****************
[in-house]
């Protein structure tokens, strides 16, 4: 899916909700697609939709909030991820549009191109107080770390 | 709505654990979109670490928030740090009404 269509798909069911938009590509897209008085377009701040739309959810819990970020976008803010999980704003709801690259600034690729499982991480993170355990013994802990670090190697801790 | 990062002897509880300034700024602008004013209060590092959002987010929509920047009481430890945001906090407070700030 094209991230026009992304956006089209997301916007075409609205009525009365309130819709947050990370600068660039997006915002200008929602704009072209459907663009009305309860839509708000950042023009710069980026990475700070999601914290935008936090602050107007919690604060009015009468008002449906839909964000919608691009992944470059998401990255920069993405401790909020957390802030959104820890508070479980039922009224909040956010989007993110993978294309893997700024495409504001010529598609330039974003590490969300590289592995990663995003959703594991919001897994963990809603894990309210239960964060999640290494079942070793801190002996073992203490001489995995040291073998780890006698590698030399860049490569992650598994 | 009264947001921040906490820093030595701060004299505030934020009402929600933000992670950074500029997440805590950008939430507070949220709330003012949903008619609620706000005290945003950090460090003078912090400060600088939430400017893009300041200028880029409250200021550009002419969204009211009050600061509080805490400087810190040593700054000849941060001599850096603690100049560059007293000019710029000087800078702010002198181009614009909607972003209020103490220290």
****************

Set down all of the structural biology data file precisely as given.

[in-house]
């Protein structure tokens, strides 16, 4: 899916909700697609939709909030991820549009191109107080770390 | 709505654990979109670490928030740090009404 269509798909069911938009590509897209008085377009701040739309959810819990970020976008803010999980704003709801690259600034690729499982991480993170355990013994802990670090190697801790 | 990062002897509880300034700024602008004013209060590092959002987010929509920047009481430890945001906090407070700030 094209991230026009992304956006089209997301916007075409609205009525009365309130819709947050990370600068660039997006915002200008929602704009072209459907663009009305309860839509708000950042023009710069980026990475700070999601914290935008936090602050107007919690604060009015009468008002449906839909964000919608691009992944470059998401990255920069993405401790909020957390802030959104820890508070479980039922009224909040956010989007993110993978294309893997700024495409504001010529598609330039974003590490969300590289592995990663995003959703594991919001897994963990809603894990309210239960964060999640290494079942070793801190002996073992203490001489995995040291073998780890006698590698030399860049490569992650598994 | 009264947001921040906490820093030595701060004299505030934020009402929600933000992670950074500029997440805590950008939430507070949220709330003012949903008619609620706000005290945003950090460090003078912090400060600088939430400017893009300041200028880029409250200021550009002419969204009211009050600061509080805490400087810190040593700054000849941060001599850096603690100049560059007293000019710029000087800078702010002198181009614009909607972003209020103490220290």